Emma Buckley and Ariana Nuska star for WA teams in inaugural Barclay Cup

Alexander ScottPilbara News
Ariana Nuska, 14, and Emma Buckley, 13, competed at the Barclay Cup
Camera IconAriana Nuska, 14, and Emma Buckley, 13, competed at the Barclay Cup Credit: Supplied/Kate Nuska

Two local female baseball stars have showcased the talent on offer in the Pilbara after competing in the Barclay Cup as part of the WA state team.

The inaugural Barclay Cup is a female only competition for junior baseballers aged between 13 to 16-years-old and was held from September 25-October 1 at the Surfers Paradise Baseball Club on the Gold Coast.

The junior tournament was created to honour the memory of Jacinda Barclay, who sadly passed away in 2020, and to promote women’s baseball in Australia.

Emma Buckley, 13, and Ariana Nuska, 14, were selected to take part in the competition, with Buckley playing on WA Gold Rays and Nuska on WA Blue Rays.

Get in front of tomorrow's news for FREE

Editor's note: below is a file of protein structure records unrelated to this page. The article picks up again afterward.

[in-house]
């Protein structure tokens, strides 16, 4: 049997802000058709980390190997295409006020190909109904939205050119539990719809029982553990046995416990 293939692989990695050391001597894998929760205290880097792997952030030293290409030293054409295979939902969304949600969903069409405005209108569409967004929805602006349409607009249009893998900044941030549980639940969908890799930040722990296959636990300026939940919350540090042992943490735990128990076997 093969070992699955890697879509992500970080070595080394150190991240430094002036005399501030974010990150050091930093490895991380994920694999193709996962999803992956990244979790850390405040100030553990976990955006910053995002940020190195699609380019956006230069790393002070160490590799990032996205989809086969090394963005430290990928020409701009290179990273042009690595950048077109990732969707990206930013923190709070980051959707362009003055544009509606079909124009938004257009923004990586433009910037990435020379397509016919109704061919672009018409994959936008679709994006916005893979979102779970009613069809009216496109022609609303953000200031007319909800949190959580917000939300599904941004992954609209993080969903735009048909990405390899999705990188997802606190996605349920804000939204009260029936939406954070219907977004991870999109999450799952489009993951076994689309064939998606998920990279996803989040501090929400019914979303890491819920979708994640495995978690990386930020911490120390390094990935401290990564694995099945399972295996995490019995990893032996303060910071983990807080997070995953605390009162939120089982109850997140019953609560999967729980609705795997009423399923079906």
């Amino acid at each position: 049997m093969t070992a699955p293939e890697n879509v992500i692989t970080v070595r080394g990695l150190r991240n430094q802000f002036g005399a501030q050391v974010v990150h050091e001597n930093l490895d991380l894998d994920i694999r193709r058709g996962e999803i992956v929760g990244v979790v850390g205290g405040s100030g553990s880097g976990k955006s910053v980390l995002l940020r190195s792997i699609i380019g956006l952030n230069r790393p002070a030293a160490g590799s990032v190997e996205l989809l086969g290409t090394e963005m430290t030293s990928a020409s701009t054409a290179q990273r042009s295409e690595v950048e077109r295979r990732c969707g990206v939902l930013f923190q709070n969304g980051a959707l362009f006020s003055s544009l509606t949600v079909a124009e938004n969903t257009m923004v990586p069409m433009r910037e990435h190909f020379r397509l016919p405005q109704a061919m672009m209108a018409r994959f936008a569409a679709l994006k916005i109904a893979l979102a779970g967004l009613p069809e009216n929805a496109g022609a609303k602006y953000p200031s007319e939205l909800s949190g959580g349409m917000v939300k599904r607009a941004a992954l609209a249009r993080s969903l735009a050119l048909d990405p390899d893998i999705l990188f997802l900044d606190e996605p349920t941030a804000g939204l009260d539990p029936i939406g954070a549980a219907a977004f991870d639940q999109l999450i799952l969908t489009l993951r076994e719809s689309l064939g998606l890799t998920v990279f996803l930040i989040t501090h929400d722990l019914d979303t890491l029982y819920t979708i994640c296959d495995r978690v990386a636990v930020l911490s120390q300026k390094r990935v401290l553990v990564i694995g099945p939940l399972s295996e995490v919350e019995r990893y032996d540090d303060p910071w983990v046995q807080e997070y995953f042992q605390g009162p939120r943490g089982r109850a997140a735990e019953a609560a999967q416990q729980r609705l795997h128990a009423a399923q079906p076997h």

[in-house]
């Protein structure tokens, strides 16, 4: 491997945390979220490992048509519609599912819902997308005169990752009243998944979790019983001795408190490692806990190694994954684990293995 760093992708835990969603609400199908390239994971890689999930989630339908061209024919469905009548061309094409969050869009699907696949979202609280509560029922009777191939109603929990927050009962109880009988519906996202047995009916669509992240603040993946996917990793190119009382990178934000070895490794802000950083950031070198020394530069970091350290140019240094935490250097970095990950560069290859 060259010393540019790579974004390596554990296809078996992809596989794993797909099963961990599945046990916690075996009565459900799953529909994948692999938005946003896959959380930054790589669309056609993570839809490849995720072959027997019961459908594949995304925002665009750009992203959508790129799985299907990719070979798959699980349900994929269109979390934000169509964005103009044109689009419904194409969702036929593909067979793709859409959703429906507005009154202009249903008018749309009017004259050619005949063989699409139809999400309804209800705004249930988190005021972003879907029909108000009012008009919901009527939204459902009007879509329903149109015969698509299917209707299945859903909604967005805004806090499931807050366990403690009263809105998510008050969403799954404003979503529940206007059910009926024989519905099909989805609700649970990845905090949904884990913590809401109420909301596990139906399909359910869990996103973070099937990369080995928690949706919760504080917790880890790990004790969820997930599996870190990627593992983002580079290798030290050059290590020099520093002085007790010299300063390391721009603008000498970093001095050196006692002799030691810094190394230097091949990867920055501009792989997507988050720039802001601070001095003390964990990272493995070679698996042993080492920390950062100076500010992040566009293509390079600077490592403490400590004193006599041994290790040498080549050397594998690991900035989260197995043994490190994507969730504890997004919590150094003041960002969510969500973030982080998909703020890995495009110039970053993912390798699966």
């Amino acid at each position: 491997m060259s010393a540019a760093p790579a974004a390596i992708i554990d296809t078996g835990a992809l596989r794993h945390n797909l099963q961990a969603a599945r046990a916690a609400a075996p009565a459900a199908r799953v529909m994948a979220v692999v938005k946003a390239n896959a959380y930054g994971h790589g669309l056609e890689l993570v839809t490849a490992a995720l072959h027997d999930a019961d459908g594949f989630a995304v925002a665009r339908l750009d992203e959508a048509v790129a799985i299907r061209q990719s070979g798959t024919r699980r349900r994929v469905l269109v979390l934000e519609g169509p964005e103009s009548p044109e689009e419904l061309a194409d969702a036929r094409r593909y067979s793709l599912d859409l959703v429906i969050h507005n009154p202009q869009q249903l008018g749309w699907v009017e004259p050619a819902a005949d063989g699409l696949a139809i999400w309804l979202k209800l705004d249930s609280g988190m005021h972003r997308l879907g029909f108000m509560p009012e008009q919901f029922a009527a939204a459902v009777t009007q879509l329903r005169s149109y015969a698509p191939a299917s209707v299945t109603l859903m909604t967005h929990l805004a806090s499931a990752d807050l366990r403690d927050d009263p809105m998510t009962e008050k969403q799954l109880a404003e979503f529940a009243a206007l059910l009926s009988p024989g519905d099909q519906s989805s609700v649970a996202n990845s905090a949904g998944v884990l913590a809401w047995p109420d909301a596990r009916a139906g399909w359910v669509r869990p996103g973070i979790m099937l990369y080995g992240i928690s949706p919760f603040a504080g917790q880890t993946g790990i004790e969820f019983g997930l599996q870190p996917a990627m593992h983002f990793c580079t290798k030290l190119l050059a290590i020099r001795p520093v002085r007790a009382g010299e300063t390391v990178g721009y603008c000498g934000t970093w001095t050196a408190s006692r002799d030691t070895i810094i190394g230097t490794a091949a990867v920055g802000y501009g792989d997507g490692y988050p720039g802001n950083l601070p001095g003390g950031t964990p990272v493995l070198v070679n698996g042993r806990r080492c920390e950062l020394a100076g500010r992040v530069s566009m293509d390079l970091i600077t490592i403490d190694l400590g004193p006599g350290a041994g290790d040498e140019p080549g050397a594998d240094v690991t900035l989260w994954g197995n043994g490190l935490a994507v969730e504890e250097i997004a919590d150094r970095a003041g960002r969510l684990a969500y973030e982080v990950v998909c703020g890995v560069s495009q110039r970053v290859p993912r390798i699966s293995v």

Journalism for the curious Australian across politics, business, culture and opinion.


The Gold Rays went undefeated to bring home the inaugural Barclay Cup while the Blue Rays pushed through challenging games to pick up exciting victories.

Buckley had the most on base average for her team and Nuska showcased her pitching skills with 46 strikes from 68 pitches thrown and only one walk.

Buckley said the final was a quick game, with the side winning 16-1.

“It was raining quite a bit and it ended up being 16-1 by the third inning so we called the mercy rule to stop the game,” she said.

Meanwhile, Nuska said it was great to have Pilbara girls make the side.

“It was really good because all those girls were just from Perth, and they all knew each other,” she said.

“Emma and I, we just trained alone up in the Pilbara... So it was good to have people from other places.”

Nuska who’s dream is to play college baseball said these competitions were important to bring awareness to women’s baseball

She said currently there was no collegiate program for baseball so she would be forced to play college softball instead.

Nuska’s mother Kate trained the kids for the competition and said the experience boosted the girls hunger for the sport.

She said the girls had mainly trained with boys and men’s teams in Hedland.

“That’s what brings in the drive for them too, because they’re like ‘yeah i’m a girl but I can play just as well, if not better than you’. I think that drive is what keeps these girls going,” she said.

Get the latest news from thewest.com.au in your inbox.

Sign up for our emails